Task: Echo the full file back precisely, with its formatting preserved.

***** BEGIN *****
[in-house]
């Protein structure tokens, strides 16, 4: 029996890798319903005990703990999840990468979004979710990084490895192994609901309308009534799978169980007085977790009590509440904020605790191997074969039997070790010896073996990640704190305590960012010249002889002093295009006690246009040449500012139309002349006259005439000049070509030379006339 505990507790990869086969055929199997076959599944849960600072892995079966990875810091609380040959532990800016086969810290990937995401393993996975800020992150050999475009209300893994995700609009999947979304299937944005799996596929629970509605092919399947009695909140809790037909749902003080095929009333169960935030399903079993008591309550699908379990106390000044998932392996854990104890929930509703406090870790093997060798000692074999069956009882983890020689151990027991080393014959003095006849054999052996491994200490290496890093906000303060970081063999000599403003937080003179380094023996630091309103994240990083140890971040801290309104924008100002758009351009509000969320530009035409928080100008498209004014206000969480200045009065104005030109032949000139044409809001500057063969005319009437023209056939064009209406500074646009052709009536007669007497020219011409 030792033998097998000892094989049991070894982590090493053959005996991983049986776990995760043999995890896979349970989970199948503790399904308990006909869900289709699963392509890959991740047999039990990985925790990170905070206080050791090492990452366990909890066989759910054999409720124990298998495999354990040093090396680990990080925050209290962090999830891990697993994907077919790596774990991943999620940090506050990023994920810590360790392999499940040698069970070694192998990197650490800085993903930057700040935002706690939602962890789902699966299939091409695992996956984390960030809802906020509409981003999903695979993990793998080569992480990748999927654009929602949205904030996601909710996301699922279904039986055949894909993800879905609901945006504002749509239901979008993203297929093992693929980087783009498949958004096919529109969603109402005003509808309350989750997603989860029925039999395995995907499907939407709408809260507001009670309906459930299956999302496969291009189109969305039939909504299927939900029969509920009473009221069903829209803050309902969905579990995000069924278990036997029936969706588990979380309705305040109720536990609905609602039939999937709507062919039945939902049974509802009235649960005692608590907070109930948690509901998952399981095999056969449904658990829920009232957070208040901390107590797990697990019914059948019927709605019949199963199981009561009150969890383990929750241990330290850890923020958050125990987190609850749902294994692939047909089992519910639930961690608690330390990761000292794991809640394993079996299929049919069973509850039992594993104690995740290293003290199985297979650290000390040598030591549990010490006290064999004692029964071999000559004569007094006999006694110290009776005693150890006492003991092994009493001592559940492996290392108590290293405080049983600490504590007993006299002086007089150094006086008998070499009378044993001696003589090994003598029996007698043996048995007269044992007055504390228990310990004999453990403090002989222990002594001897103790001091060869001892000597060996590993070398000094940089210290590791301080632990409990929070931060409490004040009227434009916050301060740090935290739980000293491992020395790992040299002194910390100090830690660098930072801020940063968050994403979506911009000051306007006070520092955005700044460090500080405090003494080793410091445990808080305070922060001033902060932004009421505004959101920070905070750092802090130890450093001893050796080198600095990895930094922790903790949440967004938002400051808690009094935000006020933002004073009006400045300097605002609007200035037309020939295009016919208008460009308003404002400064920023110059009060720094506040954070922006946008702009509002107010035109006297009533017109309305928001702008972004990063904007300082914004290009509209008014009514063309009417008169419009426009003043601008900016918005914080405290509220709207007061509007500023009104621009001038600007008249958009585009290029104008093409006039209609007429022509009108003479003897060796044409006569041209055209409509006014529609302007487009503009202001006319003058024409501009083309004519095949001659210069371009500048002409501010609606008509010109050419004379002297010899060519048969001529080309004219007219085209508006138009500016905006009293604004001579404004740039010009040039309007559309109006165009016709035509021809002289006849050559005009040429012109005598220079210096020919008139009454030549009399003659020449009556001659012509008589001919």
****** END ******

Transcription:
[in-house]
């Protein structure tokens, strides 16, 4: 029996890798319903005990703990999840990468979004979710990084490895192994609901309308009534799978169980007085977790009590509440904020605790191997074969039997070790010896073996990640704190305590960012010249002889002093295009006690246009040449500012139309002349006259005439000049070509030379006339 505990507790990869086969055929199997076959599944849960600072892995079966990875810091609380040959532990800016086969810290990937995401393993996975800020992150050999475009209300893994995700609009999947979304299937944005799996596929629970509605092919399947009695909140809790037909749902003080095929009333169960935030399903079993008591309550699908379990106390000044998932392996854990104890929930509703406090870790093997060798000692074999069956009882983890020689151990027991080393014959003095006849054999052996491994200490290496890093906000303060970081063999000599403003937080003179380094023996630091309103994240990083140890971040801290309104924008100002758009351009509000969320530009035409928080100008498209004014206000969480200045009065104005030109032949000139044409809001500057063969005319009437023209056939064009209406500074646009052709009536007669007497020219011409 030792033998097998000892094989049991070894982590090493053959005996991983049986776990995760043999995890896979349970989970199948503790399904308990006909869900289709699963392509890959991740047999039990990985925790990170905070206080050791090492990452366990909890066989759910054999409720124990298998495999354990040093090396680990990080925050209290962090999830891990697993994907077919790596774990991943999620940090506050990023994920810590360790392999499940040698069970070694192998990197650490800085993903930057700040935002706690939602962890789902699966299939091409695992996956984390960030809802906020509409981003999903695979993990793998080569992480990748999927654009929602949205904030996601909710996301699922279904039986055949894909993800879905609901945006504002749509239901979008993203297929093992693929980087783009498949958004096919529109969603109402005003509808309350989750997603989860029925039999395995995907499907939407709408809260507001009670309906459930299956999302496969291009189109969305039939909504299927939900029969509920009473009221069903829209803050309902969905579990995000069924278990036997029936969706588990979380309705305040109720536990609905609602039939999937709507062919039945939902049974509802009235649960005692608590907070109930948690509901998952399981095999056969449904658990829920009232957070208040901390107590797990697990019914059948019927709605019949199963199981009561009150969890383990929750241990330290850890923020958050125990987190609850749902294994692939047909089992519910639930961690608690330390990761000292794991809640394993079996299929049919069973509850039992594993104690995740290293003290199985297979650290000390040598030591549990010490006290064999004692029964071999000559004569007094006999006694110290009776005693150890006492003991092994009493001592559940492996290392108590290293405080049983600490504590007993006299002086007089150094006086008998070499009378044993001696003589090994003598029996007698043996048995007269044992007055504390228990310990004999453990403090002989222990002594001897103790001091060869001892000597060996590993070398000094940089210290590791301080632990409990929070931060409490004040009227434009916050301060740090935290739980000293491992020395790992040299002194910390100090830690660098930072801020940063968050994403979506911009000051306007006070520092955005700044460090500080405090003494080793410091445990808080305070922060001033902060932004009421505004959101920070905070750092802090130890450093001893050796080198600095990895930094922790903790949440967004938002400051808690009094935000006020933002004073009006400045300097605002609007200035037309020939295009016919208008460009308003404002400064920023110059009060720094506040954070922006946008702009509002107010035109006297009533017109309305928001702008972004990063904007300082914004290009509209008014009514063309009417008169419009426009003043601008900016918005914080405290509220709207007061509007500023009104621009001038600007008249958009585009290029104008093409006039209609007429022509009108003479003897060796044409006569041209055209409509006014529609302007487009503009202001006319003058024409501009083309004519095949001659210069371009500048002409501010609606008509010109050419004379002297010899060519048969001529080309004219007219085209508006138009500016905006009293604004001579404004740039010009040039309007559309109006165009016709035509021809002289006849050559005009040429012109005598220079210096020919008139009454030549009399003659020449009556001659012509008589001919």